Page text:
Less than one in three women know that a condom can be used just once, and just one in six know that a condom cannot disappear into a woman’s body.

These are some of the findings of “Youth in India: Situation and Needs,” a study carried out by the Indian Institute of Population Sciences and the Population Council, and released here on Saturday.

The findings show that just 46 per cent of young men and 24 per cent of young women were aware that a condom cannot disappear inside a woman’s body. Only 31 per cent of young men and 25 per cent of young women felt that condoms do not reduce sexual pleasure.

Marital status affects condom consciousness, with 57 per cent married young men compared to 44 per cent unmarried young men being aware that condoms cannot slip off the man and disappear into a woman’s body; the corresponding percentages among young women were 29 and 17 .

The findings also underscore the limited awareness young people have of most sexual and reproductive matters with only 37 per cent of young men and 45 per cent of young women being aware that a woman could get pregnant in her first sexual encounter, and 19 and 15 per cent respectively of young men and women reporting awareness of sexually transmitted infections other than HIV.

Leading sources of information on sexual matters, according to the study, were friends and the media for both young men and women. In contrast, just 10 per cent of young men and women cited teachers and 3-7 per cent cited health care providers as a source of information; just 2 and 9 per cent of young men and women respectively cited family members.

Teachers and health care providers were relatively infrequently reported as sources of information on contraception.

The study further points out that only 15 per cent of respondents had attended sex education programmes either in or outside the school setting, notwithstanding the Adolescence Education Programme, the School AIDS Education Programme, the Red Ribbon Clubs and special programmes for out-of-the-school youth.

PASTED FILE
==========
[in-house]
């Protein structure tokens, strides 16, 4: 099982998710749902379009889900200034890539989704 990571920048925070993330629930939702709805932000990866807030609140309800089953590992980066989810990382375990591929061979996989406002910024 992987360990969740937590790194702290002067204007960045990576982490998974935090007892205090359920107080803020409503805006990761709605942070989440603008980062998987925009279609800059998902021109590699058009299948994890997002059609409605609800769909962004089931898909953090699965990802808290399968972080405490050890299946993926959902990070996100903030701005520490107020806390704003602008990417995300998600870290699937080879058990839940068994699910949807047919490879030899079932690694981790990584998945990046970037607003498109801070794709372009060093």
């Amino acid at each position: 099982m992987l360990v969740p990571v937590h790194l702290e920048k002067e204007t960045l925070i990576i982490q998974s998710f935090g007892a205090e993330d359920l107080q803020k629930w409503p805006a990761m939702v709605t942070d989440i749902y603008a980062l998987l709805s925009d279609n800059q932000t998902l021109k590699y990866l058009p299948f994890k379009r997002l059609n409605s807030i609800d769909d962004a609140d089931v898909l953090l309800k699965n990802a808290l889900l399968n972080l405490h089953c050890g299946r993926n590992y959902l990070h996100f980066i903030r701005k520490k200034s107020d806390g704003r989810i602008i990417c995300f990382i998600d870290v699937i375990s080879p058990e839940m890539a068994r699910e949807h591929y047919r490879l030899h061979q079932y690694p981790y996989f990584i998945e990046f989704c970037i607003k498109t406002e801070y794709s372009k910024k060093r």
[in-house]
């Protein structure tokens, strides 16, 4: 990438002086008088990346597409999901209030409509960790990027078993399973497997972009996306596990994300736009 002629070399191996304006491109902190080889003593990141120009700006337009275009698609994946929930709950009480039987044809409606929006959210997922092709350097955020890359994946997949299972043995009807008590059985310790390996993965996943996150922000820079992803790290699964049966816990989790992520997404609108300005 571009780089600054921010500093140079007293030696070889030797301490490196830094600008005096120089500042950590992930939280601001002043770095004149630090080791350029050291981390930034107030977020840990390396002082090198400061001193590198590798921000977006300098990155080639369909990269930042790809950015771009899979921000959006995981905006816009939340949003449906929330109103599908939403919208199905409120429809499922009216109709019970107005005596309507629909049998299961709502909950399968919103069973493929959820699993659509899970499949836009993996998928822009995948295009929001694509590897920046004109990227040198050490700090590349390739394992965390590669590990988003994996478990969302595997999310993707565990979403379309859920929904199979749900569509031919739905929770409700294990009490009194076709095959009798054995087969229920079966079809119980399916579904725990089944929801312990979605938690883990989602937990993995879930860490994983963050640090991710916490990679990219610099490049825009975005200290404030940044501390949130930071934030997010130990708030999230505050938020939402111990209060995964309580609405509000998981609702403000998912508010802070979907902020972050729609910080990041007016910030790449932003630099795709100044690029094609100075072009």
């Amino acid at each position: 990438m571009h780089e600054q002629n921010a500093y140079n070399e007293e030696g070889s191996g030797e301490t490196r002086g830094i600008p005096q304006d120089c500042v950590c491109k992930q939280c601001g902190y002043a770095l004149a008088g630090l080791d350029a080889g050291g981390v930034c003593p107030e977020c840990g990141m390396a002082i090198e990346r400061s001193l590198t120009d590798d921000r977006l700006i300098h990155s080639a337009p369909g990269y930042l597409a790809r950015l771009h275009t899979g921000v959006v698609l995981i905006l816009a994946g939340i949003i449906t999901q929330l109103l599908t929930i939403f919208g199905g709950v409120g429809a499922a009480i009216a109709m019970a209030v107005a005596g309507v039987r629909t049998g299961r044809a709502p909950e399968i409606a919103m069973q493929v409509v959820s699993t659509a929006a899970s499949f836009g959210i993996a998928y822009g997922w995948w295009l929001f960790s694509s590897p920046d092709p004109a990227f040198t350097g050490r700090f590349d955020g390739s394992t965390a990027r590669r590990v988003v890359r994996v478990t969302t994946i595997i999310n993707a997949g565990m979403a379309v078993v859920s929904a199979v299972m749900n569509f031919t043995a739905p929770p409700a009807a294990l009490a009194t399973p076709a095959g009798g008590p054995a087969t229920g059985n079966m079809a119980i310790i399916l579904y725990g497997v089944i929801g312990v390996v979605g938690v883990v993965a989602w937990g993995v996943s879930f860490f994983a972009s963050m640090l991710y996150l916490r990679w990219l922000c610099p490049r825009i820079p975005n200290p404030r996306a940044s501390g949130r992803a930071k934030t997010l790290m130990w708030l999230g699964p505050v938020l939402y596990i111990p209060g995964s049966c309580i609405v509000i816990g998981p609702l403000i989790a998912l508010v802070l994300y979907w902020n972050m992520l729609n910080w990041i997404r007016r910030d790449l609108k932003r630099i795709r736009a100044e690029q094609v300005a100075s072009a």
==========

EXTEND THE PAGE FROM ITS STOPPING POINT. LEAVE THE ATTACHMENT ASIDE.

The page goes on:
Speaking on the occasion, Nobel laureate Amartya Sen stressed the need for education on sexual and reproductive matters. Basic schooling can be central to human security as illiteracy and innumeracy are forms of insecurity themselves, he said.

Significant barrier

When people are illiterate, their ability to understand and invoke their legal rights can be very limited. This can be a significant barrier for illiterate women to make use even of the rather limited rights that they do actually have. Importantly, it can also muffle the political voice, Prof. Sen said. “The removal of survival disadvantages of women, the reduction of child mortality and moderating influences on fertility rates are all among the basic issues involved in removing the “downside risks” that threaten life and dignity,” he said.

The study was carried out in Andhra Pradesh, Bihar, Jharkhand, Maharashtra, Rajasthan and Tamil Nadu in 2006-07, and is based on interviews of over 51,000 individuals.


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